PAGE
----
North Korea coronavirus ‘gravely serious’ as victims ‘starve’ in Kim Jong-un coverup

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Kim Jong-un is believed to be hiding North Korea’s coronavirus victims from the international community, a humanitarian aid worker has said. Sources told Tim Peters, a Christian activist who runs helping Hands Korea based in Seoul, that the COVID-19 “quarantine camps” have been built to house the patients near the Chinese border.

Speaking to the South China Morning Post, Mr Peters said that the victims inside the camps were not receiving proper medical attention.

He added that the patients are currently being left to starve to death.

The activist said he was “alarmed” to discover that Mr Kim’s Government “is providing absolutely minimal or no food or medicine to those who are interred there”.

He continued: “So, it’s up to the families of the quarantined citizens to come to the edge of the camps and bring food to keep them alive along with whatever health-related aids that they can muster.”

Mr Peters said those medicines included “sold in the jangmadang markets, or even herbal home remedies gathered from mountainsides.

“My sources indicate many in these camps have already died, not only from the pandemic but also from starvation and related causes.”

North Korea is yet to confirm any cases of the coronavirus.

During a speech to mark the 75th anniversary of the founding of its ruling Workers’ Party, Mr Kim said he was grateful that not a single citizen in North Korea had been infected with the virus.

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But Mr Peters warned that the COVID-19 situation in the country is “gravely serious”.

He added that the details are similar to those emerging about North Korea’s prison camps.

David Lee, a pastor who works with North Korean defectors in Seoul, told the South China Morning Post that the virus is being called a “ghost disease” in the regime.

He said refugees had reported cases of people with coronavirus symptoms “being forced into isolation, or being boarded up in their homes without food or other support and left to die”.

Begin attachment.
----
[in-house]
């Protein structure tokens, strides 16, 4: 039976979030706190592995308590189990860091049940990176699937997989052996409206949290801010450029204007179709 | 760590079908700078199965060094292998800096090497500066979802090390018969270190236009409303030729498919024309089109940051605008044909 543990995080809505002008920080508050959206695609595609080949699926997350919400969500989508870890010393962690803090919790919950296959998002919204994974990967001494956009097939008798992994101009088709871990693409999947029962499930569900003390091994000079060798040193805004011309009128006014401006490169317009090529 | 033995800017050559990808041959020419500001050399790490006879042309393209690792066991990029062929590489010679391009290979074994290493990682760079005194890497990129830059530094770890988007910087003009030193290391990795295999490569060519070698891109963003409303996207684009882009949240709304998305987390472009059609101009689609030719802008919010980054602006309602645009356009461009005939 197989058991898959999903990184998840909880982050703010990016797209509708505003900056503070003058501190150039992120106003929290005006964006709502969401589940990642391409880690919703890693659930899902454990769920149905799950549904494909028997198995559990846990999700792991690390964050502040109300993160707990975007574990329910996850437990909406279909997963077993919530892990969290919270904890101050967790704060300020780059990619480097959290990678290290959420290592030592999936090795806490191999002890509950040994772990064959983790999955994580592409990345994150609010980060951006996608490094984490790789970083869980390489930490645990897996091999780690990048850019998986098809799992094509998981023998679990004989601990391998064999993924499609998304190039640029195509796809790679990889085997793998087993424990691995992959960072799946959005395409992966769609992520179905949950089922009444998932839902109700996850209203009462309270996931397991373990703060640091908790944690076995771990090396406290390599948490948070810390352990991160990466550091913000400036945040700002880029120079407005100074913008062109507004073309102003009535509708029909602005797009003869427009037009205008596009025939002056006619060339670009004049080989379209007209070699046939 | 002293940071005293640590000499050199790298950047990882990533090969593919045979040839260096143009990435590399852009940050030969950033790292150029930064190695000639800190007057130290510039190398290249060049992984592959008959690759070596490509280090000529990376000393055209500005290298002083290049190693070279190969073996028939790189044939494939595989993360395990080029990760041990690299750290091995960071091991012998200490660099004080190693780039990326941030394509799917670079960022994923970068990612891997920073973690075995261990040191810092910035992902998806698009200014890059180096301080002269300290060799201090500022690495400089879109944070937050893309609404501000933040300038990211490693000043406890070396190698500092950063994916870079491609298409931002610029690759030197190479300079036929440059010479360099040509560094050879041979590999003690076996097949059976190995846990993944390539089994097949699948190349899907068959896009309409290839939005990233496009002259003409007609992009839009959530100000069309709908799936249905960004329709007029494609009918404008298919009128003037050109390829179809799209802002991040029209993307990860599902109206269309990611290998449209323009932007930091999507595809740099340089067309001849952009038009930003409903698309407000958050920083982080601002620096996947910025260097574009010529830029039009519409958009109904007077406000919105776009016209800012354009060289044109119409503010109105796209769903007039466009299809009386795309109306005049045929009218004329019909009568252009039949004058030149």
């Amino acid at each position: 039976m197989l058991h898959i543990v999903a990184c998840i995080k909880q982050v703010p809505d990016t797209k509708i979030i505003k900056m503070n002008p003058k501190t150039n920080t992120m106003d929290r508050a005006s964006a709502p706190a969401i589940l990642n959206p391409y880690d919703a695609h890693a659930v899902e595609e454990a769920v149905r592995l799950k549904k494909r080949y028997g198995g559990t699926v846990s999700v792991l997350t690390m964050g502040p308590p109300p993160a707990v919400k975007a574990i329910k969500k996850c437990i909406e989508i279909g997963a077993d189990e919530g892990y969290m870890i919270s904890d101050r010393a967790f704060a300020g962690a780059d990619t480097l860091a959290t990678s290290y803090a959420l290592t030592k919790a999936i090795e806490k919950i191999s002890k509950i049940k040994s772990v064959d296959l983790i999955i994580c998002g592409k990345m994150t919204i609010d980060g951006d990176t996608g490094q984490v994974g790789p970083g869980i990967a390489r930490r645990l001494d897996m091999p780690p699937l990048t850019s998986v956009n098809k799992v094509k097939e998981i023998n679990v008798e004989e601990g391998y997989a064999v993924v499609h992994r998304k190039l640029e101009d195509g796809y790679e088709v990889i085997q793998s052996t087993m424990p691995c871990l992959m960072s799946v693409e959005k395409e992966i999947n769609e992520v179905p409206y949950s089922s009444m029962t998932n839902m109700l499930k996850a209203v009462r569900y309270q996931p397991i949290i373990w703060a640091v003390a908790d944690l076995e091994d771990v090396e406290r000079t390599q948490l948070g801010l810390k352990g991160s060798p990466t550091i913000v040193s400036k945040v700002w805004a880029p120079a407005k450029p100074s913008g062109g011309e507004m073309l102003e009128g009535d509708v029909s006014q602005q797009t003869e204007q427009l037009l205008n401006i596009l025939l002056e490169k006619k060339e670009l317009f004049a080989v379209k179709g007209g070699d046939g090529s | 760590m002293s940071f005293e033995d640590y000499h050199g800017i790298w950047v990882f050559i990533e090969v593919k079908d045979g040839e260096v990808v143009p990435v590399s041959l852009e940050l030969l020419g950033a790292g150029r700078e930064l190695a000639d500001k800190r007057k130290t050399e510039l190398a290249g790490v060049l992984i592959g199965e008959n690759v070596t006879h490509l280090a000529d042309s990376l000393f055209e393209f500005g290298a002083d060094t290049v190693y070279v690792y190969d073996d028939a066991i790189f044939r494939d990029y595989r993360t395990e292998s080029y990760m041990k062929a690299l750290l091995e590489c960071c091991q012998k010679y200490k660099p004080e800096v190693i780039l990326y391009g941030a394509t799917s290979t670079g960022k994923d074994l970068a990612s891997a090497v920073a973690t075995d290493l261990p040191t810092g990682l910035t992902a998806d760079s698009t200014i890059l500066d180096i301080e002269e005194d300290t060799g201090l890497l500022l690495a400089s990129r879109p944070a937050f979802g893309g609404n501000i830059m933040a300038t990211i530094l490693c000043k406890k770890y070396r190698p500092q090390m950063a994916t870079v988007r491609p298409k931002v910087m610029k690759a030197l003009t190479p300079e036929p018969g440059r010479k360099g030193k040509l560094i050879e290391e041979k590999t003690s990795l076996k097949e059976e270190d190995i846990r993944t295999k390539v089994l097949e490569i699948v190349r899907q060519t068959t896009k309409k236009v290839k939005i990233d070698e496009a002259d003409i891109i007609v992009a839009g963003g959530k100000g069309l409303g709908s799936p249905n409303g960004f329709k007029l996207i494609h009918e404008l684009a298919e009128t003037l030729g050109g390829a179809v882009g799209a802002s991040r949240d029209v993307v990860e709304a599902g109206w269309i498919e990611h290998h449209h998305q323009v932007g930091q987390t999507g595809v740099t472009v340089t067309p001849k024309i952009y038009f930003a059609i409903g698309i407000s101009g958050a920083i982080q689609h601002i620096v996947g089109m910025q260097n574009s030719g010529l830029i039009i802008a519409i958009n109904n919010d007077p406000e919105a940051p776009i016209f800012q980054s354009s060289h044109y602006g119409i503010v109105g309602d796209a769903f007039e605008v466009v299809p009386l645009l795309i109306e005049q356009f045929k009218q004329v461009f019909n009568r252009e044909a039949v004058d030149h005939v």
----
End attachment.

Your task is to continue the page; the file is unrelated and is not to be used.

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Officials in North Korea have no way of tracking the spread of the virus or stopping it as “they don’t have proper testing kits”, according to Mr Lee.

The country has been severely impacted by international sanctions imposed due to its nuclear weapons and ballistic missile programmes.

The United Nations has said that as much as 40 percent of the Korean population faces food shortages, which could have been worsened by the severe floods and typhoons.

When the virus outbreak began, North Korea shut down nearly all border traffic in an attempt to prevent the disease entering the country.

At his anniversary speech, Mr Kim was seen visibly emotional as he spoke at the military parade.

He thanked troops for their sacrifices and apologised to North Koreans for failing to improve their lives.

He also praised them for helping to stop the coronavirus outbreak in the country.

In his address, Mr Kim said: “Our people have placed trust, as high as the sky and as deep as the sea, in me, but I have failed to always live up to it satisfactorily.

“I am really sorry for that.”

He added: “My efforts and sincerity have not been sufficient enough to rid our people of the difficulties in their lives.”

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